Delhi pollution: Leaving city no solution; residents, corporates should take steps for long term
Environment and air pollution related issues might hurt brand India and hit sectors like tourism
New Delhi - Delhi residents continue to gasp for breath but at least one mini celebrity has decided to leave the city until the air becomes breathable again. News reports suggest that PayTM founder Vijay Shekhar Sharma has left the city. And these reports go on to talk of expats and some others who are also shortening their stay in the National Capital Region to avoid health hazards which arise from the toxic air.
The only trouble is, in a city of over 2.5 crore people (Delhi NCR), not even a fraction can afford to just abandon their livelihoods and leave for another, less polluted city. The vast majority of residents of Delhi, Noida and Gurgaon must remain the region and carry on with their lives.
This ET report announcing Sharma’s departure from Delhi with family also says that in 2014 the entrepreneur had contemplated shifting to Bengaluru due to the poor air quality in Delhi NCR, “but abandoned that plan because of traffic problems and pollen in the hi-tech city’s air”. So leaving Delhi NCR is the easiest solution for the rich, for those who do not have regular jobs to go. But for crores of people who call this region home, the only solution is to be involved in cleaning up the air.
At a major automobile company which has a long standing collaboration with another Asian firm, executives from the partner country carry on with their daily job wearing masks, taking the usual precautions, but not one has spoken of leaving the country yet. A company official recalls how the top man of the foreign partner wears protective masks even for common cold when in India but makes no changes in the work schedule here due to the extremely poor air quality in Delhi NCR.
Of course, since this is an automobile company, its officials also dismiss concerns over vehicle emissions being the predominant cause of the current pollution spell, saying emissions from private cars account for a negligible portion of the total harmful emissions in Dellhi NCR.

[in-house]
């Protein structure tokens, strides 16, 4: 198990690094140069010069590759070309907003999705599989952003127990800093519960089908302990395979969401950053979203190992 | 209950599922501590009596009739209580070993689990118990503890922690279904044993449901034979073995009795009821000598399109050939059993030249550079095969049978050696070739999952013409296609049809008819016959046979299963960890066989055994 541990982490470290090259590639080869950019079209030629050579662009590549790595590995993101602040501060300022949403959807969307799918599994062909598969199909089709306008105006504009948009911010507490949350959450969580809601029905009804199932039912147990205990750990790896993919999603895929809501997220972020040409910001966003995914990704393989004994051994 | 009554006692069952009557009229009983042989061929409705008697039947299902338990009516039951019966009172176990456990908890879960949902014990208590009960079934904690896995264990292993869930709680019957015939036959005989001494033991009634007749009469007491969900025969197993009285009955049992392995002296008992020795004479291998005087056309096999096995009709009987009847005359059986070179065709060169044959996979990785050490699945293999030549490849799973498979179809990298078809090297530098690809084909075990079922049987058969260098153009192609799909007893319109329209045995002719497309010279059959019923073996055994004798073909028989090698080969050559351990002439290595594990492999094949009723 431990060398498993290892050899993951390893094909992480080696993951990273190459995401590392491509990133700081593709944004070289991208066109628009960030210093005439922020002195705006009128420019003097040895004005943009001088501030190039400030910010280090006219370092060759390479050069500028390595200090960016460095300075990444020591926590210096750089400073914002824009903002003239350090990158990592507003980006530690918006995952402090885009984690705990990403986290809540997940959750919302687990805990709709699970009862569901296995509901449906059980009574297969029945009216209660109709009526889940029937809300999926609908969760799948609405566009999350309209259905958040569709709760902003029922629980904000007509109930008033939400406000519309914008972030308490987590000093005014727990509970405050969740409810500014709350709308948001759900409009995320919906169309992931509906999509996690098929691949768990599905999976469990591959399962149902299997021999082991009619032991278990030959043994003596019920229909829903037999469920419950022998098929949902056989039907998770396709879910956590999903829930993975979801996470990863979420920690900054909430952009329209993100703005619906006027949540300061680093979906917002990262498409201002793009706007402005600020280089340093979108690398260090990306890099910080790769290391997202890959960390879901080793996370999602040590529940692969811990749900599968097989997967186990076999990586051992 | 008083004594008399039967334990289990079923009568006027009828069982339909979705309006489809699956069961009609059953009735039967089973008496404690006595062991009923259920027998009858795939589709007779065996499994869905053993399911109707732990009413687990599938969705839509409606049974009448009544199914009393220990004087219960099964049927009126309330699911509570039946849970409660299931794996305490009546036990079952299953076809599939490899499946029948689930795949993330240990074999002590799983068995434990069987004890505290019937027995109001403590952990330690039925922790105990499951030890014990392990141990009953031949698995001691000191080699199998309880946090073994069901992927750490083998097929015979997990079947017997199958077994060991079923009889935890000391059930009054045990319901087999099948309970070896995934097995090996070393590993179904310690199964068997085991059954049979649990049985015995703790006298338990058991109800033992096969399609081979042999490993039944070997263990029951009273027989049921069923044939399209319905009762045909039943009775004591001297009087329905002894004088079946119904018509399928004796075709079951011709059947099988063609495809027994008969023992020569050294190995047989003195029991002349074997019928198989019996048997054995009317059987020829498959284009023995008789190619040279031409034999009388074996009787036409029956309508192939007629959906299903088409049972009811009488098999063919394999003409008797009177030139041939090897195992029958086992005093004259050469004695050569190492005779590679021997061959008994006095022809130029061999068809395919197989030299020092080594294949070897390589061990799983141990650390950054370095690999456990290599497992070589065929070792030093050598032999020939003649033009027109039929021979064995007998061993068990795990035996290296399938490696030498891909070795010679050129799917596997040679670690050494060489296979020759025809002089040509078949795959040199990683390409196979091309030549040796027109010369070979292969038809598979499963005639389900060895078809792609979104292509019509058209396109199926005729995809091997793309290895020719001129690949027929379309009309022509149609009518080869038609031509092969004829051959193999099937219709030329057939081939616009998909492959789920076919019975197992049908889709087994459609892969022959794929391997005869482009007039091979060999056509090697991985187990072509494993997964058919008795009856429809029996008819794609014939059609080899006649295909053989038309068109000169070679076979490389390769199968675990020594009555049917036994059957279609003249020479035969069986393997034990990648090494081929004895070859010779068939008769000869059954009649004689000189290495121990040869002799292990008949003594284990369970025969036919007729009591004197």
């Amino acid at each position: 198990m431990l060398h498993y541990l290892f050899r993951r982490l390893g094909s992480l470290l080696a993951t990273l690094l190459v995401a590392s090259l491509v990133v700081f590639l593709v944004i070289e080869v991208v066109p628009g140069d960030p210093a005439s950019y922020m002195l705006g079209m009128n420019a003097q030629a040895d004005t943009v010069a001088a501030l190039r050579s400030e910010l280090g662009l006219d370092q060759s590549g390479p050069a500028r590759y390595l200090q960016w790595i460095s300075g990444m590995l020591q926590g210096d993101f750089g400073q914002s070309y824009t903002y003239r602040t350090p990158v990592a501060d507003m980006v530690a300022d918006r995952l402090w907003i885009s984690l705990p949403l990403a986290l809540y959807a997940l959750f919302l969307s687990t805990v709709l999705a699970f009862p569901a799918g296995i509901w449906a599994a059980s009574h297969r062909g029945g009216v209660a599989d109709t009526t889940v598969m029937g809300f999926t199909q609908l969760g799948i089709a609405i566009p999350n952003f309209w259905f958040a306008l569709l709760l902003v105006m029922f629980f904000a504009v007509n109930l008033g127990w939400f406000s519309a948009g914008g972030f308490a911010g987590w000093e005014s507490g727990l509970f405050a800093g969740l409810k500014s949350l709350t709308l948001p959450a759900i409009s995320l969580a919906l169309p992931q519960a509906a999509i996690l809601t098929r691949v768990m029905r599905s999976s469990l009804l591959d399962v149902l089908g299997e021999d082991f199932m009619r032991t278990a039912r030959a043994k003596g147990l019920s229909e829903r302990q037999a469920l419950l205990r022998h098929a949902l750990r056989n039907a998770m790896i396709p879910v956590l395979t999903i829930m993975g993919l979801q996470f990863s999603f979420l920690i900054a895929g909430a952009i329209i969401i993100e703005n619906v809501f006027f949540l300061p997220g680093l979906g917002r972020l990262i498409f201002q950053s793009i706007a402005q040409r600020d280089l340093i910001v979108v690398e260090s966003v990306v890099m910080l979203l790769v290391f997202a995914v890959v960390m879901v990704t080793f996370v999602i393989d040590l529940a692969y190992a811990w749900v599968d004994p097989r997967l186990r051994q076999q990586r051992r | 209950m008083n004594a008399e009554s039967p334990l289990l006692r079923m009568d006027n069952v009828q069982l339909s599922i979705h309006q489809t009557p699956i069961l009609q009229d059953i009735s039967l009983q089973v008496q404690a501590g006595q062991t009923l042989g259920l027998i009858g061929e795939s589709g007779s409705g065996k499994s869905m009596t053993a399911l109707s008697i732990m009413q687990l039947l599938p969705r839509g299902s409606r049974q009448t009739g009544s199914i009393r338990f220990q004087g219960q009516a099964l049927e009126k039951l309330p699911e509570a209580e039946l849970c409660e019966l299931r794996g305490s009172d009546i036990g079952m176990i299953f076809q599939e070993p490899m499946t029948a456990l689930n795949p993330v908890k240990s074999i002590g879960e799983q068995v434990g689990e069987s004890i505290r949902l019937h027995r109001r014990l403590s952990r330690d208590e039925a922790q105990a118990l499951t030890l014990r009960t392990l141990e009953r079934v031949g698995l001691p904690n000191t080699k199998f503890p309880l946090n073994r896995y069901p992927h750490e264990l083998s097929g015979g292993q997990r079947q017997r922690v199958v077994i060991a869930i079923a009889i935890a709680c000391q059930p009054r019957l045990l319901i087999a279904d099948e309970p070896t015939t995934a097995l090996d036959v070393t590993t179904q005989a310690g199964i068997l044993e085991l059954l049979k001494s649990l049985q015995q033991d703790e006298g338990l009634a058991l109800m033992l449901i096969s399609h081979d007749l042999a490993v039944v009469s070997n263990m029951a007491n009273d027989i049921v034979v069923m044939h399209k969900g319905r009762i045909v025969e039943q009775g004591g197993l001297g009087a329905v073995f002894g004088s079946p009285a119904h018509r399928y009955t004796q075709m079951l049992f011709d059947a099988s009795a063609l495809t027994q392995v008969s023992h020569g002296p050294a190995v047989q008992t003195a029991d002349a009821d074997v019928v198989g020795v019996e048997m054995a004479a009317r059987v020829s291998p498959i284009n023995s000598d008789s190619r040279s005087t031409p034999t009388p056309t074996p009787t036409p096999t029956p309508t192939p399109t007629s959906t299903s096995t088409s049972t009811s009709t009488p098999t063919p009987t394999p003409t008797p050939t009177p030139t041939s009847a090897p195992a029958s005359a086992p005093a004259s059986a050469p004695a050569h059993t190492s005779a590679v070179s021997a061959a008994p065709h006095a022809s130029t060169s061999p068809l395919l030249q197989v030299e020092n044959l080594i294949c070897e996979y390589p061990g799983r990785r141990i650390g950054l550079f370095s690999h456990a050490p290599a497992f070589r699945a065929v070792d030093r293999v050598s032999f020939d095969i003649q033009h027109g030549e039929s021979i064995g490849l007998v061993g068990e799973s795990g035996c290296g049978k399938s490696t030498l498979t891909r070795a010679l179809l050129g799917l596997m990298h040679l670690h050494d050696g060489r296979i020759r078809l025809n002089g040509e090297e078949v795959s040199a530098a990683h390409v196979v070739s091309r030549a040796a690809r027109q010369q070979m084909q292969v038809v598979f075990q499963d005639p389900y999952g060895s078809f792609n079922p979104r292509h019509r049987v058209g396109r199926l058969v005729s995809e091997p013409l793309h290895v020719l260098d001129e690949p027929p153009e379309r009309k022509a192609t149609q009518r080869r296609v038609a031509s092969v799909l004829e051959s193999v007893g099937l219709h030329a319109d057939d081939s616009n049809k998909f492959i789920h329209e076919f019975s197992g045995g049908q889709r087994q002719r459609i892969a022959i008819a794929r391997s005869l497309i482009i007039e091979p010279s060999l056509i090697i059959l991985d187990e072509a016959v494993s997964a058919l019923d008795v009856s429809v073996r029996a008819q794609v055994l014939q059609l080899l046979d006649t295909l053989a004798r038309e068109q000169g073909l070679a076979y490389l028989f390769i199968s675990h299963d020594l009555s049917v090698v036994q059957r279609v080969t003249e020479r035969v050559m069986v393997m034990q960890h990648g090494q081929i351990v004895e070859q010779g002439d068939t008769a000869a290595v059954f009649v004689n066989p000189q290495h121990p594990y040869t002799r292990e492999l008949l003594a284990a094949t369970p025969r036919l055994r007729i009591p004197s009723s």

Not just large companies, the week-long haze over Delhi’s skies has also affected daily wagers, marketing executives and many other professionals including journalists and salesmen who continue to breathe in cancer causing particles while carrying on with their jobs.
A study by business chamber Assocham has found that the severe pollution in Delhi NCR has started taking a toll on people’s health, hampering their ability to do their jobs efficiently. The Social Development arm of Assocham spoke to human resource professionals in about 150 companies working in different industries, in public and private sectors, in and around Delhi for this survey. The aim was to find out how the current severe spell of pollution is impacting companies’ financial health. The survey was conducted during the course of past one week.
Most HR people Assocham spoke to said they are facing staff crunch, with 5-10 percent employees calling in sick. Persistent cough, burning eyes, itchy throat and respiratory/ lung-related problems like asthma and bronchitis are the main reasons for this state of affairs.
“Environment and air pollution related issues might hurt brand India and hit sectors like tourism, outdoor recreation as people tend to stay away from polluted areas so as not to breathe in dense and toxic air,” Secretary General D S Rawat said.
Aditya Birla group company Idea Cellular says it has introduced flexi time for employees and is also offering them face masks. “In view of the present weather condition and the poor air quality in Delhi NCR, Idea Cellular, which has operations facilities in Noida, looking after Delhi NCR and the UP West region, is taking all necessary steps in the interest of the health of its employees. Flexi timing is being enabled to convenience employees and face masks are being distributed to assist them in reducing their exposure to pollutants in the air. Special buses will be plied to pick and drop employees from key locations and car pools are being planned so that vehicular movement is reduced. These facilities have been enabled for this entire week.”
This report in in the Business Standard says one of the PSUs has also deployed air purifiers on office premises.
“At SAIL (Steel Authority of India)'s various offices in Delhi, the employees have been advised to take precautionary measures including wearing masks. They also have been advised to limit their out-of-office assignments and conduct the work through telephone and e-mails. SAIL has already deployed air purifiers at various locations in its office premises,” said a spokesperson.
So who is to blame for the current haze over Delhi NCR? Delhi-based TERI’s latest study shows the following contributing sources of PM 2.5 (the worst culprit as far as health hazards go in the current spell of pollution) in Delhi:
1) In-Delhi sources - 35% of pollution. Transport (tail-pipe, road dust), construction, refuse burning main culprits.
2) Rest of NCR - 25% of pollution. Domestic biomass burning for cooking, industries, transport, DG sets
3) Beyond NCR regions - 40% of pollution. Crop residue burning, domestic biomass burning, industries.
So going by TERI’s estimates, almost two-thirds of the pollution enveloping Delhi-NCR is due to activities which the region itself has not been able to control. Farm fires, being touted as the major reason for unbreathable Delhi air, are shown to account for only 40% of the current spell of deadly haze.
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